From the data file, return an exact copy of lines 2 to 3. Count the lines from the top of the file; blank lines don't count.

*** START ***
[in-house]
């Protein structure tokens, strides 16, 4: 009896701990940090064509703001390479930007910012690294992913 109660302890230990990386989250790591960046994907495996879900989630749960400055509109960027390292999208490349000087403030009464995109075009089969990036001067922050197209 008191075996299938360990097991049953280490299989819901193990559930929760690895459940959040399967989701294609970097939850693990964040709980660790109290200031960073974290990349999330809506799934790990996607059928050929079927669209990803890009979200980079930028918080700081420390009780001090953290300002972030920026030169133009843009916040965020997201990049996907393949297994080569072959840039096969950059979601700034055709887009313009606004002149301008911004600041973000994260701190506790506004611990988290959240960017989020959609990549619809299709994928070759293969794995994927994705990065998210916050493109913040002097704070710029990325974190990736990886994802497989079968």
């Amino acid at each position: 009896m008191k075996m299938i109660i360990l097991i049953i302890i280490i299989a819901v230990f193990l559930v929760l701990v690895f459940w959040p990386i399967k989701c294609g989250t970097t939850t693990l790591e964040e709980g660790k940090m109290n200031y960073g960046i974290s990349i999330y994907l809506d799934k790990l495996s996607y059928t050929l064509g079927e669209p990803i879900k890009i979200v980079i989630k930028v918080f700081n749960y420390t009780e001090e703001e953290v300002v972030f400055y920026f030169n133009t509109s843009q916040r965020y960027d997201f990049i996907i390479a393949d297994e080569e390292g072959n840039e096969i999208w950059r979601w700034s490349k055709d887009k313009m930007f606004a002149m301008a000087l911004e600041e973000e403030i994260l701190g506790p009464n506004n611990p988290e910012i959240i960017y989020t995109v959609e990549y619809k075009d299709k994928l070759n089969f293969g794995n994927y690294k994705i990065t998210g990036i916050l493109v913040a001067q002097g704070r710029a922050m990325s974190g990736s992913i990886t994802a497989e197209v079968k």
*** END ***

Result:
């Protein structure tokens, strides 16, 4: 009896701990940090064509703001390479930007910012690294992913 109660302890230990990386989250790591960046994907495996879900989630749960400055509109960027390292999208490349000087403030009464995109075009089969990036001067922050197209 008191075996299938360990097991049953280490299989819901193990559930929760690895459940959040399967989701294609970097939850693990964040709980660790109290200031960073974290990349999330809506799934790990996607059928050929079927669209990803890009979200980079930028918080700081420390009780001090953290300002972030920026030169133009843009916040965020997201990049996907393949297994080569072959840039096969950059979601700034055709887009313009606004002149301008911004600041973000994260701190506790506004611990988290959240960017989020959609990549619809299709994928070759293969794995994927994705990065998210916050493109913040002097704070710029990325974190990736990886994802497989079968």
């Amino acid at each position: 009896m008191k075996m299938i109660i360990l097991i049953i302890i280490i299989a819901v230990f193990l559930v929760l701990v690895f459940w959040p990386i399967k989701c294609g989250t970097t939850t693990l790591e964040e709980g660790k940090m109290n200031y960073g960046i974290s990349i999330y994907l809506d799934k790990l495996s996607y059928t050929l064509g079927e669209p990803i879900k890009i979200v980079i989630k930028v918080f700081n749960y420390t009780e001090e703001e953290v300002v972030f400055y920026f030169n133009t509109s843009q916040r965020y960027d997201f990049i996907i390479a393949d297994e080569e390292g072959n840039e096969i999208w950059r979601w700034s490349k055709d887009k313009m930007f606004a002149m301008a000087l911004e600041e973000e403030i994260l701190g506790p009464n506004n611990p988290e910012i959240i960017y989020t995109v959609e990549y619809k075009d299709k994928l070759n089969f293969g794995n994927y690294k994705i990065t998210g990036i916050l493109v913040a001067q002097g704070r710029a922050m990325s974190g990736s992913i990886t994802a497989e197209v079968k």